- Way to go, teaching your kid to cycle... on concrete? Next to grass?

- Cannot deny I felt many feels during the women ASCAN announcement

- As I predicted, Ted Kennedy is up against Nixon in the election thanks to Chappaquiddick not happening.

- The fragile masculinity was quite well drawn in this ep, despite my complaints about length.

- Aleida just pushed right to the front of that rocket-watching crowd, how rude!

- I spotted the Okudas (of Star Trek: TNG fame) are tech consultants on this!
posted by adrianhon at 2:28 PM on November 8 [1 favorite]


adrianhon, as Ron Moore showed with Battlestar Galactica, pacing material over a season is not his strong suit. Someone mentioned for one of the earlier episodes that it felt like a season's worth of plot. A lot of first and second season BSG felt the same way. And then other episodes were just a lot of soft fluffy filler.
posted by Fukiyama at 5:05 PM on November 8 [1 favorite]


Hah, that was me who mentioned that! You're right about BSG though.
posted by adrianhon at 3:09 AM on November 9


I almost quit on this show and then the second half of episode 3 convinced me to stay, but like, I don't know. I can't shake the feeling that the show's premise is just too thin. Is it really just what we see? A space race? I keep wishing there would be something more to it, but so far there are no signs that that's the case. The water on the moon immediately made me think of "yay, we'll have aliens" but literally noone mentions new life forms or anything even though that feels obvious. So idk, I'll keep watching, but I'm disappointed so far.
posted by KTamas at 6:25 AM on November 10


They mentioned Skylab and repurposing it into the “Lunar Lab”. And yeah, I think they “fixed” Apollo 13 by making the Apollo 11 near failure (I guessed they would to hubby but forgot to post).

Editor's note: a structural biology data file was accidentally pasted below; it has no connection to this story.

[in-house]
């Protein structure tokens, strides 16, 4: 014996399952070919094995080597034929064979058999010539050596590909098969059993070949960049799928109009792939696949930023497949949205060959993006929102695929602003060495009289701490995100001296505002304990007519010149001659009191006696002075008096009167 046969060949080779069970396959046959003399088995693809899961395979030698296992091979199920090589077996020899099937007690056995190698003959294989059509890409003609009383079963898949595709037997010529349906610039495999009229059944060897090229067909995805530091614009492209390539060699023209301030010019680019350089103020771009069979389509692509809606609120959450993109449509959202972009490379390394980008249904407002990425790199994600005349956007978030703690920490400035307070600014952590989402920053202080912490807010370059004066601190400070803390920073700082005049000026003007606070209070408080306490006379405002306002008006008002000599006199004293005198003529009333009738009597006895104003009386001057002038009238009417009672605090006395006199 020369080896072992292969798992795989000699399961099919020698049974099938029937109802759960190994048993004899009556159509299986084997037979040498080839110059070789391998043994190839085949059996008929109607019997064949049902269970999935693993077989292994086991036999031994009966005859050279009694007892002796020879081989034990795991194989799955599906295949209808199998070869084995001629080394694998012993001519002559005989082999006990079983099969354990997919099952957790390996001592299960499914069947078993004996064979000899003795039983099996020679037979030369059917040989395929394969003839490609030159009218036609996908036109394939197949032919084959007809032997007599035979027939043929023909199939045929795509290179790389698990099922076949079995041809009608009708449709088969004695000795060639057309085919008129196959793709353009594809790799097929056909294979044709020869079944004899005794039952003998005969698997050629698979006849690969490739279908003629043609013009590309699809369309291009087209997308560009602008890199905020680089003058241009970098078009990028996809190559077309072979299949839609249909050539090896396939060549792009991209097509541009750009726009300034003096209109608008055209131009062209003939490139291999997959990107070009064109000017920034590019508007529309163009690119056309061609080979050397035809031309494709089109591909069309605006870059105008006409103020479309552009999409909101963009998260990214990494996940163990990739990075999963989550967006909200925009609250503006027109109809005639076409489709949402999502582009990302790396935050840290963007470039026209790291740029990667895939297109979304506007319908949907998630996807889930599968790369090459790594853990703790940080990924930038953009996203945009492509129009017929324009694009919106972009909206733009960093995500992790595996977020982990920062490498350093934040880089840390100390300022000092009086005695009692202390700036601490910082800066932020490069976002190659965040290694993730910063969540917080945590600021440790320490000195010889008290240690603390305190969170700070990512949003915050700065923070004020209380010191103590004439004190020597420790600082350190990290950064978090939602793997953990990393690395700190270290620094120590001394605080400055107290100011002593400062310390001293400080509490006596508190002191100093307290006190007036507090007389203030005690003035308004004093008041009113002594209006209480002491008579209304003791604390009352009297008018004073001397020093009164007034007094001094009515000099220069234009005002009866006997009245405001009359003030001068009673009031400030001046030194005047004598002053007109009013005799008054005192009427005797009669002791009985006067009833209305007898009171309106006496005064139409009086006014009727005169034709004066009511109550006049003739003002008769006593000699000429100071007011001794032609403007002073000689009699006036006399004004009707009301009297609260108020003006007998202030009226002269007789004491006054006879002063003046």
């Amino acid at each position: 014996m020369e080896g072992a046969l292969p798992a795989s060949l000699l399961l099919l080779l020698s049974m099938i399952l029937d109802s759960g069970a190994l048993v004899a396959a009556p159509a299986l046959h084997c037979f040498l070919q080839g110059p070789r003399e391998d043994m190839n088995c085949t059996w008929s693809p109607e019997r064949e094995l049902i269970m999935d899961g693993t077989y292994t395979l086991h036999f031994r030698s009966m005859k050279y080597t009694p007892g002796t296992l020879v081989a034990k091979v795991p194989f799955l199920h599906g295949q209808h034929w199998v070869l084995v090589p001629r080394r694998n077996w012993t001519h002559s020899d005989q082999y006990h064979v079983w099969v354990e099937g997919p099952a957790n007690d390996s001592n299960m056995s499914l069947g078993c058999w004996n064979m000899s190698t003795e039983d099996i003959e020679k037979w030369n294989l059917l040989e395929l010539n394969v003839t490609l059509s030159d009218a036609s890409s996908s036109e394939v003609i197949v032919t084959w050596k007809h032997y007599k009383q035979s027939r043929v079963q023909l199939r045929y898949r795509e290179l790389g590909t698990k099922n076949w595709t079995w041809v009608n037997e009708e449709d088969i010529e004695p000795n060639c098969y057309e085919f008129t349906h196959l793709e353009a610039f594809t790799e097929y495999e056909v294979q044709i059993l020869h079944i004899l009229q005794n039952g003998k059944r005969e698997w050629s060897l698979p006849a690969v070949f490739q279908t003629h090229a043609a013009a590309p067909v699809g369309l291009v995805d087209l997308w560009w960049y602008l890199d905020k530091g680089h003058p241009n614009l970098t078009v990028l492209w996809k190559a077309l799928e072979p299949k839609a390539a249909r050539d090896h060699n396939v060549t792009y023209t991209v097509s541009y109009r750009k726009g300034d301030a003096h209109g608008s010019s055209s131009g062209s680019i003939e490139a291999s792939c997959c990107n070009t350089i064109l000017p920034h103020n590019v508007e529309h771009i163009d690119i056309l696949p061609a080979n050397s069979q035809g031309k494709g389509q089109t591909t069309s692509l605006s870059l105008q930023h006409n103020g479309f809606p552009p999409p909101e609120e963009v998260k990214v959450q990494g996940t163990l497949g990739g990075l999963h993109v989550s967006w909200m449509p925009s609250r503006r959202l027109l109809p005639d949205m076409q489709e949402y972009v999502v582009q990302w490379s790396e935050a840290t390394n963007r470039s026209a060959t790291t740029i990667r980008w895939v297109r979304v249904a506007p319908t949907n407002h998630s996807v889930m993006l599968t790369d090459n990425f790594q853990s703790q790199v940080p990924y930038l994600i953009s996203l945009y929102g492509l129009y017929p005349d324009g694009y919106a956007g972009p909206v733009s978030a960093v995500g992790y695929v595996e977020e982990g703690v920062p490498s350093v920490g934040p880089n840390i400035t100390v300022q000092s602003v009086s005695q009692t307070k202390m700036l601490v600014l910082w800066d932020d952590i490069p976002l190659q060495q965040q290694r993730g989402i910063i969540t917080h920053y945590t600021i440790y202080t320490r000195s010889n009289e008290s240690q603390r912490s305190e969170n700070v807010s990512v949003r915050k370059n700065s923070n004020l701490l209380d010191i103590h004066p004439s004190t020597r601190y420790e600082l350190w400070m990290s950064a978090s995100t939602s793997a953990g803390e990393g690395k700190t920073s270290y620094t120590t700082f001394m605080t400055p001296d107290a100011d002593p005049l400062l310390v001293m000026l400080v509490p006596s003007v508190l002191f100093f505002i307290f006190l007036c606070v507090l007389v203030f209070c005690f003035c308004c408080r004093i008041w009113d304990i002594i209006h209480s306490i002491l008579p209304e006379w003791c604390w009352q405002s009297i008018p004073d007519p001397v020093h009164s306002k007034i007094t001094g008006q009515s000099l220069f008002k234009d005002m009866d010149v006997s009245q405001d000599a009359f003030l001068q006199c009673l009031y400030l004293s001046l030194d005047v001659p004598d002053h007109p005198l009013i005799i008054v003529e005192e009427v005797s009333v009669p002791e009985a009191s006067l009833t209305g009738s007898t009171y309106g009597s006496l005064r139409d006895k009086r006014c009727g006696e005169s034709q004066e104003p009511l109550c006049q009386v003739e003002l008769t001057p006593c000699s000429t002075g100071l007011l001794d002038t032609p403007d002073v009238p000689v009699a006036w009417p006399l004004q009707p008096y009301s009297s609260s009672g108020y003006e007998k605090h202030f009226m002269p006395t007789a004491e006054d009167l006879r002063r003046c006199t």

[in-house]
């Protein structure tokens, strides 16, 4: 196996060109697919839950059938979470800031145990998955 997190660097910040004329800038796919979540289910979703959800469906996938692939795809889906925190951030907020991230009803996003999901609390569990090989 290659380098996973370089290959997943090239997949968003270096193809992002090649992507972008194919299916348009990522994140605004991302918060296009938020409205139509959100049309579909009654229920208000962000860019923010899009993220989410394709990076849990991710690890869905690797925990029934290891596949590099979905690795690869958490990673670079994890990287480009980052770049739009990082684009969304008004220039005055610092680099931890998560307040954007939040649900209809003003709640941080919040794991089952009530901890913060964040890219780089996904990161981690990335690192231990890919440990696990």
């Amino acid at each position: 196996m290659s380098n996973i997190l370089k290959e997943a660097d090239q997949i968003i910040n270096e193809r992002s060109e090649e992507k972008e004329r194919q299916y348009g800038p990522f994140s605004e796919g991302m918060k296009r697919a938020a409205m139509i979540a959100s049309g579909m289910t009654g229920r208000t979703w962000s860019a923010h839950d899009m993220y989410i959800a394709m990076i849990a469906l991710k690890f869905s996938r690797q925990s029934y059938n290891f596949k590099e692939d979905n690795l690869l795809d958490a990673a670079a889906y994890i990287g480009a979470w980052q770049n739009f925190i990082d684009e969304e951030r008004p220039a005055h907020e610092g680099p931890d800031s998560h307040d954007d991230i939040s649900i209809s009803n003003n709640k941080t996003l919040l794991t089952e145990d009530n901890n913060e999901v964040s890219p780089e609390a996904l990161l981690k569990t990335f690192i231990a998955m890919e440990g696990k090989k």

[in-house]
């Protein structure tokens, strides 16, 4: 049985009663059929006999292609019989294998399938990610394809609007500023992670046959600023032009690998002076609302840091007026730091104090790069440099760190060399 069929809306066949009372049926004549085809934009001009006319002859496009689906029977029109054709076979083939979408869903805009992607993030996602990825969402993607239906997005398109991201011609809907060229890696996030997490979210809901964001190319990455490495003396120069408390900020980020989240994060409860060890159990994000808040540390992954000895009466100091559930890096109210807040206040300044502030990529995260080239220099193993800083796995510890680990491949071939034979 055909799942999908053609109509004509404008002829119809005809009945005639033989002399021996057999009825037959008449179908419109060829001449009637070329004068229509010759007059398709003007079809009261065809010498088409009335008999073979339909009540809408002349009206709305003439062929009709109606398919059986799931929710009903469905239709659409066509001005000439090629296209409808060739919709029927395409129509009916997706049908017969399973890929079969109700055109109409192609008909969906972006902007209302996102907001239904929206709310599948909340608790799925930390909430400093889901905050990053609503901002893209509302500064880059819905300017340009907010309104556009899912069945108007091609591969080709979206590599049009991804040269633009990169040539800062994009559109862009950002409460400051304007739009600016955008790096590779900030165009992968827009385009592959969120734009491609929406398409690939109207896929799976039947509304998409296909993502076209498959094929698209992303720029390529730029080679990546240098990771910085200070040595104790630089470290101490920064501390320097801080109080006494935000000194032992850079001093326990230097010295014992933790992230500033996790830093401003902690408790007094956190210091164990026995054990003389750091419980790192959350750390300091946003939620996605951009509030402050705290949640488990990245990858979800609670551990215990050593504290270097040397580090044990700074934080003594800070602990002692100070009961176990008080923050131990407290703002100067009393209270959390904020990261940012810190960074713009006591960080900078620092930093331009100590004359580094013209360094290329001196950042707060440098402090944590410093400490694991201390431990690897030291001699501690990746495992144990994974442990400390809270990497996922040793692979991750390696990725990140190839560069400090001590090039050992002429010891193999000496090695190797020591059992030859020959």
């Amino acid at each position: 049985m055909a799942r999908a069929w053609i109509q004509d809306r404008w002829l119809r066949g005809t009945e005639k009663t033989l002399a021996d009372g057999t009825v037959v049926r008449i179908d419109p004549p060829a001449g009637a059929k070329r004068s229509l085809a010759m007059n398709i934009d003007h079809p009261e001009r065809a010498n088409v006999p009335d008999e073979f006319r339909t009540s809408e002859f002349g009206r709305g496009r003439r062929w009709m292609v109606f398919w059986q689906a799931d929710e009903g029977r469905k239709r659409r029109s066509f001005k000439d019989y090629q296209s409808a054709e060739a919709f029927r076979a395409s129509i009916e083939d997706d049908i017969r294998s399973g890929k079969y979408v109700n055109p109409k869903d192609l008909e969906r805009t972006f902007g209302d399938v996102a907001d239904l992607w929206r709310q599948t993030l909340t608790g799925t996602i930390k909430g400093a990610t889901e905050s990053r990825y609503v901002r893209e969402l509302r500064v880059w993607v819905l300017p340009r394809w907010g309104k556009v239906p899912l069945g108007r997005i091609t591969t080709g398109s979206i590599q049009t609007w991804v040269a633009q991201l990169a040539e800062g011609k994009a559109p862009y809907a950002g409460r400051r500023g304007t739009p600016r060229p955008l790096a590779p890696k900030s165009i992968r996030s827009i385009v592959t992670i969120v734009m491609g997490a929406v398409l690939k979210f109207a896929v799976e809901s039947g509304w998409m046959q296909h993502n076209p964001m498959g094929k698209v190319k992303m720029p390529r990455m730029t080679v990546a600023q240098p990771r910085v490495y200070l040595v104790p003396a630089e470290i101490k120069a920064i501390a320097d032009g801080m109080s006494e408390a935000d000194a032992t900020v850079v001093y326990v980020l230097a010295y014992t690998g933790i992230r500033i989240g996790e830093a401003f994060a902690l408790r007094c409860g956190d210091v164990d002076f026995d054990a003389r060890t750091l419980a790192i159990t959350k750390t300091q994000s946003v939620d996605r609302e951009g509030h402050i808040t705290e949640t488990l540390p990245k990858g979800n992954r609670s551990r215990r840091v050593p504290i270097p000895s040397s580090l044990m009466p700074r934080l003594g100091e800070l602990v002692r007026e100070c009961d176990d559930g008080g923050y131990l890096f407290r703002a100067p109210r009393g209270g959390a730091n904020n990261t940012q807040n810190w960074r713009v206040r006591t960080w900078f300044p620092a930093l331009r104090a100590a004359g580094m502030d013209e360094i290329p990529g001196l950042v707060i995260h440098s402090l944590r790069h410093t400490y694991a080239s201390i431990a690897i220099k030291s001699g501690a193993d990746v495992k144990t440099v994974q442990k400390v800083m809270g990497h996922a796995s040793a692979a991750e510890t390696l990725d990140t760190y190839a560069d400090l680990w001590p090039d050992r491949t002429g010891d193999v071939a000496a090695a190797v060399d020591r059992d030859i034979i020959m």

I’m glad they’ve brought in a Sally Ride situation, but expected more ERA ... :-)
posted by tilde at 3:21 PM on November 10


Is it really just what we see? A space race?

It's my hope that things like young Aleida's presence indicate that the pace of the time hops in the storytelling will continue or even lengthen, letting the overarching story span decades. That kid's going to be an astronaut in the FAM 1980s, I imagine.

If that were the case, where will we end up at the first season close? FAM 1990s? FAM 2010s?

So -- yes, I think -- a space race, but I'm hoping for a doozy.
posted by Construction Concern at 11:12 AM on November 16 [1 favorite]


im not one to wax rhapsodic and sentimental about the space program, but this episode had me bursting into tears on several occasions
posted by entropicamericana at 8:55 AM on November 17 [1 favorite]


Metronomes, jazz for mathematicians.

Until they can let loose and jazz play piano.
posted by filthy light thief at 6:20 AM on December 4


Bad edit on my part. That should read "Until they can let loose and play jazz piano."

I'm getting back into this show, and it's a delight. Well, besides the misogyny, as highlighted by some dudes calling the AsCans "girls" and other calling them women.

I loved Cobb noting that she was the actual senior of the trio, and the other guy was also heading up to space for the first time. And I enjoyed seeing her husband grab Karen's hand as the shuttle lifted off. And when Octavio gave his daughter a copy of the announcement, then sent her halfway across the country to see the lift-off in person.
posted by filthy light thief at 7:32 AM on December 4


And here are some cleaned up screenshots I took from the episode. I thought Cobb chose the raven as her image, but I think it's a nod to Apollo's turning the white raven black (Wikipedia, Cultural depiction of ravens).
posted by filthy light thief at 2:14 PM on December 5